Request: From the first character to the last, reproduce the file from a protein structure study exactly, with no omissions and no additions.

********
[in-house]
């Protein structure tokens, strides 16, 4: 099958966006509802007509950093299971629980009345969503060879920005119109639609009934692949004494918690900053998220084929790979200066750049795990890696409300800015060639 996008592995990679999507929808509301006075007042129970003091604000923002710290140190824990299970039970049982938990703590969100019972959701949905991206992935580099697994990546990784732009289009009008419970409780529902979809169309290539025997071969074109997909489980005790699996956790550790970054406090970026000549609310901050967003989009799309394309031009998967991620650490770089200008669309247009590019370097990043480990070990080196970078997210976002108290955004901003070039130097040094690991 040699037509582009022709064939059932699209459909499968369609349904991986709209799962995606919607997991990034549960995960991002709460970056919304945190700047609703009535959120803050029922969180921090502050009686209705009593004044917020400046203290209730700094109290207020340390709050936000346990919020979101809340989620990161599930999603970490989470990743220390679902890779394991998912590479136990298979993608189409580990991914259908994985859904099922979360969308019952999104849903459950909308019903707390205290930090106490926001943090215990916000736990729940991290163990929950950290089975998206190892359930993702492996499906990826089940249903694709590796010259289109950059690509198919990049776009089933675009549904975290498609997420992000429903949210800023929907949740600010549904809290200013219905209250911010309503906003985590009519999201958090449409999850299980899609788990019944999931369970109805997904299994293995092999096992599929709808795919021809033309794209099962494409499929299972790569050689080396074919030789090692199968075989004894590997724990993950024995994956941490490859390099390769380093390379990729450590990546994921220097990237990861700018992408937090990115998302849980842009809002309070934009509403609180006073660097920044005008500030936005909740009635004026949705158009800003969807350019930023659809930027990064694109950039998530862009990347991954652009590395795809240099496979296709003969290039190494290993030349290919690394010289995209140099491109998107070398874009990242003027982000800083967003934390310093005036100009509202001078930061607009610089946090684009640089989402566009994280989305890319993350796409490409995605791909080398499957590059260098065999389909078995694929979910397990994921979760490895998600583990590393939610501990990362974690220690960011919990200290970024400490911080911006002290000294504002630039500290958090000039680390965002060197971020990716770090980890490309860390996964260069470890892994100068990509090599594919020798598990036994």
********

[in-house]
């Protein structure tokens, strides 16, 4: 099958966006509802007509950093299971629980009345969503060879920005119109639609009934692949004494918690900053998220084929790979200066750049795990890696409300800015060639 996008592995990679999507929808509301006075007042129970003091604000923002710290140190824990299970039970049982938990703590969100019972959701949905991206992935580099697994990546990784732009289009009008419970409780529902979809169309290539025997071969074109997909489980005790699996956790550790970054406090970026000549609310901050967003989009799309394309031009998967991620650490770089200008669309247009590019370097990043480990070990080196970078997210976002108290955004901003070039130097040094690991 040699037509582009022709064939059932699209459909499968369609349904991986709209799962995606919607997991990034549960995960991002709460970056919304945190700047609703009535959120803050029922969180921090502050009686209705009593004044917020400046203290209730700094109290207020340390709050936000346990919020979101809340989620990161599930999603970490989470990743220390679902890779394991998912590479136990298979993608189409580990991914259908994985859904099922979360969308019952999104849903459950909308019903707390205290930090106490926001943090215990916000736990729940991290163990929950950290089975998206190892359930993702492996499906990826089940249903694709590796010259289109950059690509198919990049776009089933675009549904975290498609997420992000429903949210800023929907949740600010549904809290200013219905209250911010309503906003985590009519999201958090449409999850299980899609788990019944999931369970109805997904299994293995092999096992599929709808795919021809033309794209099962494409499929299972790569050689080396074919030789090692199968075989004894590997724990993950024995994956941490490859390099390769380093390379990729450590990546994921220097990237990861700018992408937090990115998302849980842009809002309070934009509403609180006073660097920044005008500030936005909740009635004026949705158009800003969807350019930023659809930027990064694109950039998530862009990347991954652009590395795809240099496979296709003969290039190494290993030349290919690394010289995209140099491109998107070398874009990242003027982000800083967003934390310093005036100009509202001078930061607009610089946090684009640089989402566009994280989305890319993350796409490409995605791909080398499957590059260098065999389909078995694929979910397990994921979760490895998600583990590393939610501990990362974690220690960011919990200290970024400490911080911006002290000294504002630039500290958090000039680390965002060197971020990716770090980890490309860390996964260069470890892994100068990509090599594919020798598990036994």